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How Inheritance Tax Works

Inheritance Tax Rates

Exact inheritance tax rates vary from state to state, but inheritance taxes tend to be set up on a progressive scale. The general rule: The more valuable the estate, the higher the tax rate.

How do you know what your inheritance tax rate will be? The tax bracket for your inheritance depends on your relationship to the deceased. Remember, surviving spouses are completely exempt from inheritance tax. Also, keep in mind that state tax laws do change, so the specific numbers in the following examples may shift over the years.



Pennsylvania has the following basic tax rates:

For another example, let's take a look at Indiana's inheritance tax system. Indiana divides heirs into three classes. Each class has a different tax rate schedule and exemption.

  • Class A ($100,000 exemption): direct ancestor or descendant, stepchild, direct descendant of stepchild (stepchild doesn't need to be adopted)
  • Class B ($500 exemption): sibling (brother or sister), descendant of sibling, spouse, widow or widower of your child
  • Class C ($100 exemption): anyone else, besides your spouse [source: Indiana Department of Revenue]

Let's imagine a fictional family -- Mr. Smith is a widower with two children, Belinda and Timothy. Mr. Smith's children would be Class A heirs. Let's say they each inherit $450,000 in cash. Because they are Class A heirs, each can claim a $100,000 exemption, reducing their taxable inheritance to $350,000 apiece. Now, let's see what their tax rate will be.

  • Inheritance of $25,000 or less: 1 percent of net taxable value
  • Over $25,000 but not over $50,000: $250, plus 2 percent of net taxable value over $25,000
  • Over $50,000 but not over $200,000: $750, plus 3 percent of net taxable value over $50,000
  • Over $200,000 but not over $300,000: $5,250, plus 4 percent of net taxable value over $200,000
  • Over $300,000 but not over $500,000: $9,250, plus 5 percent of net taxable value over $300,000 [source: Indiana Department of Revenue]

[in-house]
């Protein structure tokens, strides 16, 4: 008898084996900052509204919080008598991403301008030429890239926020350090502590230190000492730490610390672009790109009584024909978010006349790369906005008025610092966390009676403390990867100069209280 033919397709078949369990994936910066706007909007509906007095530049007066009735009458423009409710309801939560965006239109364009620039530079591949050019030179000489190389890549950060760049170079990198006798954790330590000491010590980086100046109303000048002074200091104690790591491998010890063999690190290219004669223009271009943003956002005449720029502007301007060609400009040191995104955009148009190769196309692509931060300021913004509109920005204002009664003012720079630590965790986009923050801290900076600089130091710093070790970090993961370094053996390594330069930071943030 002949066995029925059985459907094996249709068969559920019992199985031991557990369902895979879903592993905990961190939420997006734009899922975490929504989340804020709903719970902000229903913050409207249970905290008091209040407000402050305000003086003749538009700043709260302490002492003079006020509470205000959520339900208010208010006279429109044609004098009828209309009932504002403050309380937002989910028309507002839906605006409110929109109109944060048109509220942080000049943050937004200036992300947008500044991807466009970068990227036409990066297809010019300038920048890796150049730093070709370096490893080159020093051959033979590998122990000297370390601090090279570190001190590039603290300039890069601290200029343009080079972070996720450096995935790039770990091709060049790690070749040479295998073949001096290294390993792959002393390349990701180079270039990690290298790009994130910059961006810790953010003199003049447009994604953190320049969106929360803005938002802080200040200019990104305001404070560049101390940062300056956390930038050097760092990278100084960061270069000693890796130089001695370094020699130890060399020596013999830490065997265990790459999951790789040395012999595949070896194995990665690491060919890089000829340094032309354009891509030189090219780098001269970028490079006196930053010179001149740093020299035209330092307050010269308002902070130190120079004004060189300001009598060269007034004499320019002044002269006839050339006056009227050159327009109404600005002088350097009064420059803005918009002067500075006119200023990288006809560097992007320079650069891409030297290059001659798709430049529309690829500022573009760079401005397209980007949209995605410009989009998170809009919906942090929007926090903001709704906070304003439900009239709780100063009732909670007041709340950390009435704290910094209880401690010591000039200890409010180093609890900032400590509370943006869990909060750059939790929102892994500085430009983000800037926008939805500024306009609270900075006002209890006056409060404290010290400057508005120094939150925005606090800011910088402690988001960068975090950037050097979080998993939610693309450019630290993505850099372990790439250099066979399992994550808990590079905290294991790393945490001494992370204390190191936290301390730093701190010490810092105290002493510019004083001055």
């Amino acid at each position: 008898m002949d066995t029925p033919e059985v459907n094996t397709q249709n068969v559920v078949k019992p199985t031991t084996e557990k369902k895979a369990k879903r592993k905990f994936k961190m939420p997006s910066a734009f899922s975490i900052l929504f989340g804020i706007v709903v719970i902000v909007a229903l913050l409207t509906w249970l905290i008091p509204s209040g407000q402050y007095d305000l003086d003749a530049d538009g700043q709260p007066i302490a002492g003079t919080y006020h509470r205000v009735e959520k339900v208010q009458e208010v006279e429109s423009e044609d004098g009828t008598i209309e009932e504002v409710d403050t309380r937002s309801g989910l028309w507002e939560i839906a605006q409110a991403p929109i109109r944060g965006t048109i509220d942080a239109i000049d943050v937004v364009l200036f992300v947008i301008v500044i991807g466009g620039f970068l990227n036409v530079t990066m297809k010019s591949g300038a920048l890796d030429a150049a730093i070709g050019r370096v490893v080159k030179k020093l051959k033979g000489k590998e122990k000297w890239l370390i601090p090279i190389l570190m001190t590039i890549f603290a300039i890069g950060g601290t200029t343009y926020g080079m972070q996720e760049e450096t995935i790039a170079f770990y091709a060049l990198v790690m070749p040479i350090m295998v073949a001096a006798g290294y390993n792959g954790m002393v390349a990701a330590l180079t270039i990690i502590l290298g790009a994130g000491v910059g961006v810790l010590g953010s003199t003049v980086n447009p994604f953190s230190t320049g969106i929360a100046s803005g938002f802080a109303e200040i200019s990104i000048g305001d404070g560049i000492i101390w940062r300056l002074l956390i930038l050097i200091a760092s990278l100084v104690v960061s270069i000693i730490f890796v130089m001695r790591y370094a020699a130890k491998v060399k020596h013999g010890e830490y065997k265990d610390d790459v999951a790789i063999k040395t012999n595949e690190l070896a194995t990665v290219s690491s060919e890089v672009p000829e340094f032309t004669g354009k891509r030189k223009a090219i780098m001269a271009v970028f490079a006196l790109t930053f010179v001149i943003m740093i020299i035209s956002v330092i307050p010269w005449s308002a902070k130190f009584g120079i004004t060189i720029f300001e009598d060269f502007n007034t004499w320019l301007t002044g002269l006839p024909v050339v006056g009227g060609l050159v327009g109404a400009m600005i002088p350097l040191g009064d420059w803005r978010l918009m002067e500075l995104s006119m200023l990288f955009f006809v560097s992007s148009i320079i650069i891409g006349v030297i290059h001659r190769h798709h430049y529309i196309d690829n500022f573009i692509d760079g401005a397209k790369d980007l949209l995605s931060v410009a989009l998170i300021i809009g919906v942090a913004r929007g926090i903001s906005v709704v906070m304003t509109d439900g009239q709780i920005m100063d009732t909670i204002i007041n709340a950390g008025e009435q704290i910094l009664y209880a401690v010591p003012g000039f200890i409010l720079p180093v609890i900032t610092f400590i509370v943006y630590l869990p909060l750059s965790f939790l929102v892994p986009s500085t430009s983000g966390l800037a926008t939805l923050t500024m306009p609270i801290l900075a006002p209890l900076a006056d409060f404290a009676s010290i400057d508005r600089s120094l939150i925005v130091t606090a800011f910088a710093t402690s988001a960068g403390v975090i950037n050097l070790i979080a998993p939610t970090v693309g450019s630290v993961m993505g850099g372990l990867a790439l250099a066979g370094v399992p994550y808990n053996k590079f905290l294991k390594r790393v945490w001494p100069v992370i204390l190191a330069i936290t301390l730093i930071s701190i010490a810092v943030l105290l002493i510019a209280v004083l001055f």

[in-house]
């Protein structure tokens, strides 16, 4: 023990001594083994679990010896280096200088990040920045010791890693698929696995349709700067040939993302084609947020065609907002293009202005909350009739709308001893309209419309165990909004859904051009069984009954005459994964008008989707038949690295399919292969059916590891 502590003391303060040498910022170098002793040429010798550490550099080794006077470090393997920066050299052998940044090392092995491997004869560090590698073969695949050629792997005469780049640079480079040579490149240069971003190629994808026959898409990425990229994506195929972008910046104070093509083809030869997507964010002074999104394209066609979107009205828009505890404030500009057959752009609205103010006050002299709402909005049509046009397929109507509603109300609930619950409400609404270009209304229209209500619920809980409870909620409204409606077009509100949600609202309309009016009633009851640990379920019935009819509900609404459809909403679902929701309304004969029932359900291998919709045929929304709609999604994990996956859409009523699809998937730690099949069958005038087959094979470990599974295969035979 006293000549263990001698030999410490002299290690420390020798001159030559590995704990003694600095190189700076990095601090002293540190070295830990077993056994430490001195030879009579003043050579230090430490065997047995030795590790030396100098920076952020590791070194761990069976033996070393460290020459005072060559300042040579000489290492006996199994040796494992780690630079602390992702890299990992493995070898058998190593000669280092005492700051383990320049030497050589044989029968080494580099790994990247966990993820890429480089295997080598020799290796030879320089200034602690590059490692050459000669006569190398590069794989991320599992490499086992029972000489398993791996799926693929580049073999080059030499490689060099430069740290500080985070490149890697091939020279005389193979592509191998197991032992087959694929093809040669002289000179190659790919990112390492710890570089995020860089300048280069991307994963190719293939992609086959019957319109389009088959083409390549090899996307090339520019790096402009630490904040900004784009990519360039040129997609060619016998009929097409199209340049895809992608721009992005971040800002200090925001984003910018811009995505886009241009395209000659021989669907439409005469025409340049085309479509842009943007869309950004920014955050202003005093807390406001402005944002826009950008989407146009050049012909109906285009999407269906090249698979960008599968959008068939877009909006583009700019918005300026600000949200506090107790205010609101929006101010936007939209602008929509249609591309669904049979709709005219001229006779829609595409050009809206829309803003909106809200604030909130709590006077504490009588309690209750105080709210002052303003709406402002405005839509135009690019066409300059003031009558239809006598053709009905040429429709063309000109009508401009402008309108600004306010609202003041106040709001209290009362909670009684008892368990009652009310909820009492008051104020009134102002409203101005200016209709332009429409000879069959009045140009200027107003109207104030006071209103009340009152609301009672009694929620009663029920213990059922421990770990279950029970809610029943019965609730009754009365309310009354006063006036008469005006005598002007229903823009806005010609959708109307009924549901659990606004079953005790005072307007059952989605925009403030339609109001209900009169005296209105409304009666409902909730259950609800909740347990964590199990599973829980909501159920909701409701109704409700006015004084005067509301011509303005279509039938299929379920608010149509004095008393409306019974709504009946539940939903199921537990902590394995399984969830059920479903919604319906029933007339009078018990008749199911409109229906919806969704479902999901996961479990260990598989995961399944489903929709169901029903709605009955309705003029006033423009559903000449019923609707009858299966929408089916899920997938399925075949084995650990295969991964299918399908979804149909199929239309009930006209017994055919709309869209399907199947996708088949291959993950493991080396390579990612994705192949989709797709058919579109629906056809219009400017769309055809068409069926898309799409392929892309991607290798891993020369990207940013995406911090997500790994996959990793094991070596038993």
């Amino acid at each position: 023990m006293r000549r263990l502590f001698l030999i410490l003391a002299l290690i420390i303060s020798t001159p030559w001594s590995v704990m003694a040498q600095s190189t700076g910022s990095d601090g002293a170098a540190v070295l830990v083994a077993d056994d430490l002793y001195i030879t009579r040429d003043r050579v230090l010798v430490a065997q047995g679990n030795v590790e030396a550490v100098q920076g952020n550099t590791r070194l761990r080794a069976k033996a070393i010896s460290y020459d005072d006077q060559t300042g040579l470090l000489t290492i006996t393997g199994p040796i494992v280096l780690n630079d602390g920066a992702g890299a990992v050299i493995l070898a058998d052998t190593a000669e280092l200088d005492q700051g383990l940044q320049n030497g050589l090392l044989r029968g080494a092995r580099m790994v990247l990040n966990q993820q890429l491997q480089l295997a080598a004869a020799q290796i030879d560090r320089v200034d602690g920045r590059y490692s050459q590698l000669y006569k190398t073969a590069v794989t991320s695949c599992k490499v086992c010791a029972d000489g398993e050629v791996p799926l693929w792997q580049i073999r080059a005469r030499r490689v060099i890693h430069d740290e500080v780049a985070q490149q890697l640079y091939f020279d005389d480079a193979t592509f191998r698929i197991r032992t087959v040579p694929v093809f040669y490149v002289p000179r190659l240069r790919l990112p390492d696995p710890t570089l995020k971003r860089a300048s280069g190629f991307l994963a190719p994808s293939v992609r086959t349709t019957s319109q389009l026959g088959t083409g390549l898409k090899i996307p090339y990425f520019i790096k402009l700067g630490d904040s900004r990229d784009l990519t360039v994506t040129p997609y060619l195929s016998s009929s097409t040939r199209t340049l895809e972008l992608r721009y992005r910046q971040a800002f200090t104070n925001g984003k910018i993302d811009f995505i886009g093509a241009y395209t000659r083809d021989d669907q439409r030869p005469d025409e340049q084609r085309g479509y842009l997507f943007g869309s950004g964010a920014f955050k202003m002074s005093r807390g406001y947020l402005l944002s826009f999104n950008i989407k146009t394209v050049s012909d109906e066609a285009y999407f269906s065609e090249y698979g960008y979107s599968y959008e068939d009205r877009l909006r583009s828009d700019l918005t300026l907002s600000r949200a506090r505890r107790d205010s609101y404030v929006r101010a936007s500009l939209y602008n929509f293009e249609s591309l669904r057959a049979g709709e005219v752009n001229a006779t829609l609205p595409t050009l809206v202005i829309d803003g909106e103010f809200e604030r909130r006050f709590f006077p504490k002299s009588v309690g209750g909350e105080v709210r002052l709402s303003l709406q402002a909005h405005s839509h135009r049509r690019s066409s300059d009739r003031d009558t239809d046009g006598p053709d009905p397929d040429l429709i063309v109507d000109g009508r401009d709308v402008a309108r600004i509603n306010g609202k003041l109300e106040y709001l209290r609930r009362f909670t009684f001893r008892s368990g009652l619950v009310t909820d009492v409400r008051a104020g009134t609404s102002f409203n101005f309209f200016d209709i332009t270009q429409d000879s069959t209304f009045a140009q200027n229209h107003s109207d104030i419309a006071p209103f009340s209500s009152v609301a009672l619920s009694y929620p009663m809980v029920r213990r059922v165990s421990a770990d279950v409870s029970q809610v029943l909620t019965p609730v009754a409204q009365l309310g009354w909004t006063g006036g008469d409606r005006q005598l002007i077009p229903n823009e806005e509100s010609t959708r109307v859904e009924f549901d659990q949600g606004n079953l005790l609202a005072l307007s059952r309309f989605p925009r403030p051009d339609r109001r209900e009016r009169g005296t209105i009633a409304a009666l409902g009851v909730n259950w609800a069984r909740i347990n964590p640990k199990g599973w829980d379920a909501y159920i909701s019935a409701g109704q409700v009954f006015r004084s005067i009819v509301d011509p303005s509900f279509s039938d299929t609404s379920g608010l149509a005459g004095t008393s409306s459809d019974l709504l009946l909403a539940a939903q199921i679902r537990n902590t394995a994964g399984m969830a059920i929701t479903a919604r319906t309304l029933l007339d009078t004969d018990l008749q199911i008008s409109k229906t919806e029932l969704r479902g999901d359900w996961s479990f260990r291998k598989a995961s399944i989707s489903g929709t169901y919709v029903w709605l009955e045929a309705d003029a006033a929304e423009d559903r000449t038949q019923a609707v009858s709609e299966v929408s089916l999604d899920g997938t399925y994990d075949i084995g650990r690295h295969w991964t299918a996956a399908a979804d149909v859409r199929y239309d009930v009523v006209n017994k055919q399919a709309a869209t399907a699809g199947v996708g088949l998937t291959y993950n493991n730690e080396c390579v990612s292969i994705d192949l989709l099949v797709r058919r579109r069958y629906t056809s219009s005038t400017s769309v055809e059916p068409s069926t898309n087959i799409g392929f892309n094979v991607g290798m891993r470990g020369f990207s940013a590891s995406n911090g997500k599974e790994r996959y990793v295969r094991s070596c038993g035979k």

Belinda and Timothy are in the fifth marginal tax rate for the Indiana inheritance tax. This means that their first $25,000 will be taxed at 1 percent; their second $25,000 ($25,001 to $50,000) will be taxed at 2 percent; and so on. When their income reaches the fifth bracket, they have a remaining $49,999 that will be taxed at the 5 percent rate. The calculation will look like this:

$49,999 x 0.05 = $2,499

To find their total tax, add the tax from the fifth bracket to the tax accumulated in the lower tax brackets.

$2,499 + $9,250 = $11,749.95

So, Timothy and Belinda each owe $11,749.95 in inheritance tax. Since Departments of Revenue prefer to round their figures, Timothy and Belinda will pay $11,750 each.

Federal estate tax law has undergone some big changes in recent years. In 2010, there was no federal estate tax. However, inheritances were taxed as capital gains, the same as profits from stocks, bonds and real estate. But at the end of 2010, President Obama signed the December 2010 Tax Relief Act. It re-established the federal estate tax at a rate of 35 percent, but with the $5 million exemption. That exemption, by the way, means that only 0.5 percent of all estates in the U.S. will pay any estate taxes at all [source: Randolph]. Those tax rates and exemption thresholds expire at the end of 2012, when Congress will decide on a new rate.

To learn more about inheritance tax and related topics, you can follow the links below.

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More Great Links


  • Elder Law Firm of Robert Clofine. "Pennsylvania Inheritance Tax." (Accessed July 1, 2011)
  • Indiana Department of Revenue. "IC 6-4.1-5-1 Tax rates; transfers to Classes A, B, and C transferees." (Accessed July 1, 2011)
  • Indiana Department of Revenue. "Indiana Inheritance Tax Information."
  • Internet Revenue Service. "Estate Tax." (Accessed June 20, 2011.),,id=164871,00.html
  • McGuireWoods. "2011 State Death Tax Chart." (Accessed June 22, 2011.),,id=164871,00.html
  • Randolph, Mary. "Estate Tax: 2011 Tax Law Has New Rules for 2010 Deaths." NOLO, (Accessed June 22, 2011.)
  • Sullivan, Paul. "Wealthy Hesitate to Take a Break on Estate Taxes." New York Times, May 13, 2011. (Accessed June 21, 2011.)